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As per CNCF’s recent survey reports, around 78% respondents are leveraging Kubernetes in some way or another, seeing it is one of the best feature-packed container orchestration platforms. It efficiently automates configurations, provisioning and management of containers.
But managing containerized applications calls for advanced security to ensure seamless operations throughout. Businesses must enforce leading-edge security measures to secure the applications running on Kubernetes cluster. Although Kubernetes offers primary-level security for clusters, organizations still need to adopt advanced security monitoring and compliance management.
This is where Kubernetes vulnerability scanning comes in.
Here, we are going to look at the importance of using vulnerability scanner that helps you secure your K8s containerized applications:
With the rapid evolution of containers and micro-services, it is getting crucial to orchestrate them with Kubernetes to optimize costs and boost efficiencies. Kubernetes is a faster, portable and open-source platform that manages containerized applications and services, whilst offering automation as well as declarative configuration.
However, Kubernetes is prone to cyber-attacks and security breaches mainly due to highly permissive states and misconfigurations. According to StackRox's 2020 survey report, nearly 90% of respondents experienced some security incidents in their Kubernetes and container environments. Human error is commonly the main culprit for data breaches. Nearly 67% respondents had misconfiguration incidents, 22% had major vulnerabilities, 17% had runtime incidents whereas around 16% had audit failures.
Capital One had a massive Kubernetes security incident in July 2019 which gained quite a lot of attention. This security breach witnessed 30GB of credit application data being exfiltrated, affecting over 106M people. The main culprit of the incident was a misconfigured firewall, which allowed the attacker to remotely carry out arbitrary commands. Here, the IAM roles configured for the server were essentially broad, allowing the attacker to read and sync from S3.
This goes to show that identifying known vulnerabilities in the early stage helps prevent malicious activities and accidental cluster failure in the later stage. Vulnerability scanners and tools meticulously scan K8s pods and clusters to look for CVEs (Common Vulnerabilities and Exposures) and determine whether your Kubernetes configurations contain risks.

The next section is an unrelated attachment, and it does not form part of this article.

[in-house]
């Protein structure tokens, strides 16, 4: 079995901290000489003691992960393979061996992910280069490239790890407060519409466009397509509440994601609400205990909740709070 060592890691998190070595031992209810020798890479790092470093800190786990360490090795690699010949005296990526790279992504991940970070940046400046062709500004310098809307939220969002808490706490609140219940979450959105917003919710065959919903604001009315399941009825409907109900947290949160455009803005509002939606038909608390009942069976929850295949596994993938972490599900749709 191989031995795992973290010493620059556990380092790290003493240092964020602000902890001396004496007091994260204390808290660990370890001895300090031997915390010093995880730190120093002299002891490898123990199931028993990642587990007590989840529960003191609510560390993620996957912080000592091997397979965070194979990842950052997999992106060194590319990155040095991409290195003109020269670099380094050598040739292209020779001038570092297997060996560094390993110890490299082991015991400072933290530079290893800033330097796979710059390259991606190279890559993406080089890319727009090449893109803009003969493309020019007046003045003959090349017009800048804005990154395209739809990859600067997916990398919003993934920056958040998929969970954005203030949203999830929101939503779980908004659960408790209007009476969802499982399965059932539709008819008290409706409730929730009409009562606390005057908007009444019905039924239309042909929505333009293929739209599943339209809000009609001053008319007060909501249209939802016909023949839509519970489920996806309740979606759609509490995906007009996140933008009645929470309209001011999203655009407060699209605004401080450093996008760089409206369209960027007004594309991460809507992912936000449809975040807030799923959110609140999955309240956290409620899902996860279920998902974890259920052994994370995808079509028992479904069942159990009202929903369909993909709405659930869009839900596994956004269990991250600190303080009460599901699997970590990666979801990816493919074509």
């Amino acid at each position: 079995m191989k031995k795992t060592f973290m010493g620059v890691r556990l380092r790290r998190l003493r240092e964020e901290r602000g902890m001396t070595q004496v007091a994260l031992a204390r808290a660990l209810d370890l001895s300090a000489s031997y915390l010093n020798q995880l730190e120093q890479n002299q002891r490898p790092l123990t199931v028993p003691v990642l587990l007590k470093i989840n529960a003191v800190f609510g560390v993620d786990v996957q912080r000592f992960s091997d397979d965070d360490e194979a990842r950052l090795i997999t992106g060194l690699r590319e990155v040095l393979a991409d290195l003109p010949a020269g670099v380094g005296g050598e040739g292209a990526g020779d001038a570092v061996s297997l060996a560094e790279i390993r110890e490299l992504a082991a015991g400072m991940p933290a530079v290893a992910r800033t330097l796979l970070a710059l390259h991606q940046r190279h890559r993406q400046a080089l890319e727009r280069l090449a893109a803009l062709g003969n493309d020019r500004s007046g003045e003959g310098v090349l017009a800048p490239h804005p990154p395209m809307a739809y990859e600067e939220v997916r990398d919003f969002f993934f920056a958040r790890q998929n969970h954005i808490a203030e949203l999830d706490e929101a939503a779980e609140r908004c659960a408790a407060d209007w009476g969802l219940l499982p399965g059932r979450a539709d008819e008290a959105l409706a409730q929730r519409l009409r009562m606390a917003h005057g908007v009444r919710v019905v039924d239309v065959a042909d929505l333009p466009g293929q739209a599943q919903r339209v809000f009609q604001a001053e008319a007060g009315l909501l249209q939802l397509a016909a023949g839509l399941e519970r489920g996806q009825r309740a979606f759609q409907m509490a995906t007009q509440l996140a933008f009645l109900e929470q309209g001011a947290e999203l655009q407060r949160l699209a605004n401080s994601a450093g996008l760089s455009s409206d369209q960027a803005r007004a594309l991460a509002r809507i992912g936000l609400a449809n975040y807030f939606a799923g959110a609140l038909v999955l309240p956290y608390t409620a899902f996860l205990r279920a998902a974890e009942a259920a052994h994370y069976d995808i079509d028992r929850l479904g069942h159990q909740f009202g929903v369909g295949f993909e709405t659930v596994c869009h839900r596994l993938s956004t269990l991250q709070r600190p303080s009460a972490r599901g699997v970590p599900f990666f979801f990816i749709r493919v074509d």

Vulnerability is like a wide gap that exposes your enterprise’s entire cloud infrastructure. And with poor detection capabilities, identifying security risks gets even more challenging especially for complex cloud environments.
Vulnerability scanning is an optimal defensive measure to secure your K8s environment from potential threats.
Container image scanning is a process of thoroughly analyzing the build process and elements of a container image. The scanning helps us detect vulnerabilities, bad practices or security issues in the initial stage.
These vulnerability scanning tools collect information related to CVEs from various sources to look for vulnerabilities in images. Some of the advanced tools even offer critical scanning rules to pinpoint bad practices and security issues.
Image scanning can integrate right into your CI/CD pipeline to keep vulnerabilities away from the registry, or into your registry to prevent vulnerabilities present in third-party images or during runtime to block new CVEs. If done right, image scanning makes sure there is no bottleneck or downtime during deployment of K8s applications.
Container image scanner needs to be capable enough to scan the entire software in an image to identify vulnerabilities present in it. Most commonly, the images are based on a Linux distribution like Alpine, Ubuntu, and so on. In an enterprise, there might be multiple images based upon various distributions. Hence, the image scanner needs to support all distributions that your organizational images use.
By the same token, the image scanner needs to recognize vulnerability information from security advisories specific to that distribution, and not just from the NVD (National Vulnerability Database). This is due to the fact that every Linux distribution has a unique way to manage security patches.